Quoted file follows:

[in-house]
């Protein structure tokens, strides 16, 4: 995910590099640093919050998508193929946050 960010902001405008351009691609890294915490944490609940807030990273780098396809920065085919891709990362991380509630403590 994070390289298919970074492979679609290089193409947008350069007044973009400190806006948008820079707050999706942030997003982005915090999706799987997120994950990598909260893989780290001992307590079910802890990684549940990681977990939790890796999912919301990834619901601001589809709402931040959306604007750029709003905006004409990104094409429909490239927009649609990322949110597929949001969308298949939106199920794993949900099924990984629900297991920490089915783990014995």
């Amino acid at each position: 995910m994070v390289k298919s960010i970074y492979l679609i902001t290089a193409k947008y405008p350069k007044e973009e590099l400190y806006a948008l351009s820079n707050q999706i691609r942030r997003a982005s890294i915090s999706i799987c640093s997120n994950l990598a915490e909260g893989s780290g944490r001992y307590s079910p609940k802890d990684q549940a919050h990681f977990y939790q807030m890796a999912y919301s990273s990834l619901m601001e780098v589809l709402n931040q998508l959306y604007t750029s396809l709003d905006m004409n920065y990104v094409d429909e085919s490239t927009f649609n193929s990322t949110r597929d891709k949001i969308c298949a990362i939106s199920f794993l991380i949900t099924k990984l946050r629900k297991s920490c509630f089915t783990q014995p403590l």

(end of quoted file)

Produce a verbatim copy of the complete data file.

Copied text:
[in-house]
């Protein structure tokens, strides 16, 4: 995910590099640093919050998508193929946050 960010902001405008351009691609890294915490944490609940807030990273780098396809920065085919891709990362991380509630403590 994070390289298919970074492979679609290089193409947008350069007044973009400190806006948008820079707050999706942030997003982005915090999706799987997120994950990598909260893989780290001992307590079910802890990684549940990681977990939790890796999912919301990834619901601001589809709402931040959306604007750029709003905006004409990104094409429909490239927009649609990322949110597929949001969308298949939106199920794993949900099924990984629900297991920490089915783990014995």
């Amino acid at each position: 995910m994070v390289k298919s960010i970074y492979l679609i902001t290089a193409k947008y405008p350069k007044e973009e590099l400190y806006a948008l351009s820079n707050q999706i691609r942030r997003a982005s890294i915090s999706i799987c640093s997120n994950l990598a915490e909260g893989s780290g944490r001992y307590s079910p609940k802890d990684q549940a919050h990681f977990y939790q807030m890796a999912y919301s990273s990834l619901m601001e780098v589809l709402n931040q998508l959306y604007t750029s396809l709003d905006m004409n920065y990104v094409d429909e085919s490239t927009f649609n193929s990322t949110r597929d891709k949001i969308c298949a990362i939106s199920f794993l991380i949900t099924k990984l946050r629900k297991s920490c509630f089915t783990q014995p403590l």